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Buenos Aires, Argentina

Lapponi M.J.,Laboratory of Experimental Thrombosis | Carestia A.,Laboratory of Experimental Thrombosis | Landoni V.I.,CONICET | Rivadeneyra L.,Laboratory of Experimental Thrombosis | And 4 more authors.
Journal of Pharmacology and Experimental Therapeutics | Year: 2013

The formation of neutrophil extracellular traps (NETs) is a newly described phenomenon that increases the bacteria-killing ability and the inflammatory response of neutrophils. Because NET generation occurs in an inflammatory microenvironment, we examined its regulation by anti-inflammatory drugs. Treatment of neutrophils with dexamethasone had no effect, but acetylsalicylic acid (ASA) treatment prevented NET formation. NETosis was also abrogated by the presence of BAY 11-7082 [(E)-3-[4-methylphenylsulfonyl]-2-propenenitrile] and Ro 106-9920 [6-(phenylsulfinyl)tetrazolo[1,5-b]pyridazine], two structurally unrelated nuclear factor-kB (NF-kB) inhibitors. The decrease in NET formation mediated by ASA, BAY-11-7082, and Ro 106-9920 was correlated with a significant reduction in the phosphorylation of NF- kB p65 subunit, indicating that the activation of this transcription factor is a relevant signaling pathway involved in the generation of DNA traps. The inhibitory effect of these drugs was also observed when NET generation was induced under acidic or hyperthermic conditions, two stress signals of the inflammatory microenvironment. In a mouse peritonitis model, while pretreatment of animals with ASA or BAY 11-7082 resulted in a marked suppression of NET formation along with increased bacteremia, dexamethasone had no effect. Our results show that NETs have an important role in the local control of infection and that ASA and NF-kB blockade could be useful therapies to avoid undesired effect of persistent neutrophil activation. Copyright © 2013 by The American Society for Pharmacology and Experimental Therapeutics.

Carestia A.,Laboratory of Experimental Thrombosis | Kaufman T.,Laboratory of Experimental Thrombosis | Rivadeneyra L.,Laboratory of Experimental Thrombosis | Landoni V.I.,CONICET | And 5 more authors.
Journal of Leukocyte Biology | Year: 2016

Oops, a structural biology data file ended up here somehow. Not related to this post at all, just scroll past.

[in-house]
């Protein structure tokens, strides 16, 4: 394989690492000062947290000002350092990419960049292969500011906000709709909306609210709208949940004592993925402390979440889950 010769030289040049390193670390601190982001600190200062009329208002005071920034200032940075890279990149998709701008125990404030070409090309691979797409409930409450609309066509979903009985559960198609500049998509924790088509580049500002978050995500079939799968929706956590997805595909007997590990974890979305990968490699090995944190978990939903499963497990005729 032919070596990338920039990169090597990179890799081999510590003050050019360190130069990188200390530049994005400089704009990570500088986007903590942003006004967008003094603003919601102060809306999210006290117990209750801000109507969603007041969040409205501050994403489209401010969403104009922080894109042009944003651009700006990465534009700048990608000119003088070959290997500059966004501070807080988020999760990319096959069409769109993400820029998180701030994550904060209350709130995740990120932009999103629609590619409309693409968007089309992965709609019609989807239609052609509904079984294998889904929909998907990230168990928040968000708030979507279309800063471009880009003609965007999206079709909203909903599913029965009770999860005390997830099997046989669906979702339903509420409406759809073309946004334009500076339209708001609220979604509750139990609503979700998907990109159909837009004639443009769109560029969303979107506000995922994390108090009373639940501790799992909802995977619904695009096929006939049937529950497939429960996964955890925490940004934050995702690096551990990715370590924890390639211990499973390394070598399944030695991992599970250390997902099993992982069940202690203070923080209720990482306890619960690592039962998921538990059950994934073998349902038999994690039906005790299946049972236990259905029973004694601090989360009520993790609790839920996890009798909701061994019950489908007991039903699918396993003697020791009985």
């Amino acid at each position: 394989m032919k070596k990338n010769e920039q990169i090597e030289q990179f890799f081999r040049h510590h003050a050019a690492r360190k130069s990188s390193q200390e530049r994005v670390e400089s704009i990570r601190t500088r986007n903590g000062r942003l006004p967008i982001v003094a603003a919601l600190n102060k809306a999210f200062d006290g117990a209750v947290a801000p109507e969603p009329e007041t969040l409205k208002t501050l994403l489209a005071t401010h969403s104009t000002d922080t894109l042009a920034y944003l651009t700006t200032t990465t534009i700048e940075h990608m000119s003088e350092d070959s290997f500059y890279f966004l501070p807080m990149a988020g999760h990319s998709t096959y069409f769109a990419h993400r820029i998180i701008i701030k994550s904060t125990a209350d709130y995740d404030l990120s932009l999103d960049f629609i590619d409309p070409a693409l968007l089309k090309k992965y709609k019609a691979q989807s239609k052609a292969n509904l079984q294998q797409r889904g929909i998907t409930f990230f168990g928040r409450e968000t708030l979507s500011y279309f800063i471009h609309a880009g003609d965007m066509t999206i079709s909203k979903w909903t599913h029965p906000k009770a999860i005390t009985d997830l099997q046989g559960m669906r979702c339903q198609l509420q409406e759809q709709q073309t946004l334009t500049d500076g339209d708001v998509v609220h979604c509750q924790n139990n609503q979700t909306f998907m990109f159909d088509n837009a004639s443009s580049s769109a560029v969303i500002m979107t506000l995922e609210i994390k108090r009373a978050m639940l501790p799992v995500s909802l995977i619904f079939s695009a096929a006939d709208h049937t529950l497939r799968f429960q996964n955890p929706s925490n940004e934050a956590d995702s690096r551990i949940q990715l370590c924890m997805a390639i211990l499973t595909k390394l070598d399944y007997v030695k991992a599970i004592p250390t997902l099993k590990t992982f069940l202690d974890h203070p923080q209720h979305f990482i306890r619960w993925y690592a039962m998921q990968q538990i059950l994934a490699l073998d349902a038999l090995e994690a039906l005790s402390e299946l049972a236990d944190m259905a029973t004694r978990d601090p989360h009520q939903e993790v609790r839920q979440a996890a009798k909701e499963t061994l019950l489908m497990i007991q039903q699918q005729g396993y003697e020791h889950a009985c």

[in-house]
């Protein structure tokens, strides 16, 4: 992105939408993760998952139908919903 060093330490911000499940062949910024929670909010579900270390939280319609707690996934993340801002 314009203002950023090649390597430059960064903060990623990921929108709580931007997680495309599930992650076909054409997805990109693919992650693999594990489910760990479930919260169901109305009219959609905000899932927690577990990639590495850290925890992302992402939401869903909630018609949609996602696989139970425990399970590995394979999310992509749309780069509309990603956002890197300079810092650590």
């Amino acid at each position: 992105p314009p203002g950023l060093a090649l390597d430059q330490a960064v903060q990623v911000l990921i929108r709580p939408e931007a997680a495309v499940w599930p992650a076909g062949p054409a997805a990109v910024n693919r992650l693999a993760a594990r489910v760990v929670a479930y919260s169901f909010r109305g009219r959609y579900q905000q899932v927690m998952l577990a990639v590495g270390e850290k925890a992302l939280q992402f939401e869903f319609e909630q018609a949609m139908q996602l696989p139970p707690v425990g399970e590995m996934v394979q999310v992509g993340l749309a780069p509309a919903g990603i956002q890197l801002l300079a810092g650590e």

In addition to being key elements in hemostasis and thrombosis, platelets amplify neutrophil function. We aimed to gain further insight into the stimuli,mediators, molecular pathways, and regulation of neutrophil extracellular trap formation mediated by human platelets. Platelets stimulated by lipopolysaccharide, a wall component of gram-negative bacteria, Pam3-cysteineserine- lysine 4, a mimetic of lipopeptide from gram-positive bacteria, Escherichia coli, Staphylococcus aureus, or physiologic platelet agonists promoting neutrophil extracellular trap formation and myeloperoxidase-associated DNA activity under static and flow conditions. Although P-selectin or glycoprotein IIb/IIIa were not involved, platelet glycoprotein Ib, neutrophil cluster of differentiation 18, and the release of von Willebrand factor and platelet factor 4 seemed to be critical for the formation of neutrophil extracellular traps. The secretion of these molecules depended on thromboxane A2 production triggered by lipopolysaccharide or Pam3-cysteine-serine-lysine 4 but not on high concentrations of thrombin. Accordingly, aspirin selectively inhibited platelet-mediated neutrophil extracellular trap generation. Signaling through extracellular signal-regulated kinase, phosphatidylinositol 3-kinase, and Src kinases, but not p38 or reduced nicotinamide adenine dinucleotide phosphate oxidase, was involved in platelet-triggered neutrophil extracellular trap release. Platelet-mediated neutrophil extracellular trap formation was inhibited by prostacyclin. Our results support a role for stimulated platelets in promoting neutrophil extracellular trap formation, reveal that an endothelium-derived molecule contributes to limiting neutrophil extracellular trap formation, and highlight platelet inhibition as a potential target for controlling neutrophil extracellular trap cell death. © Society for Leukocyte Biology.

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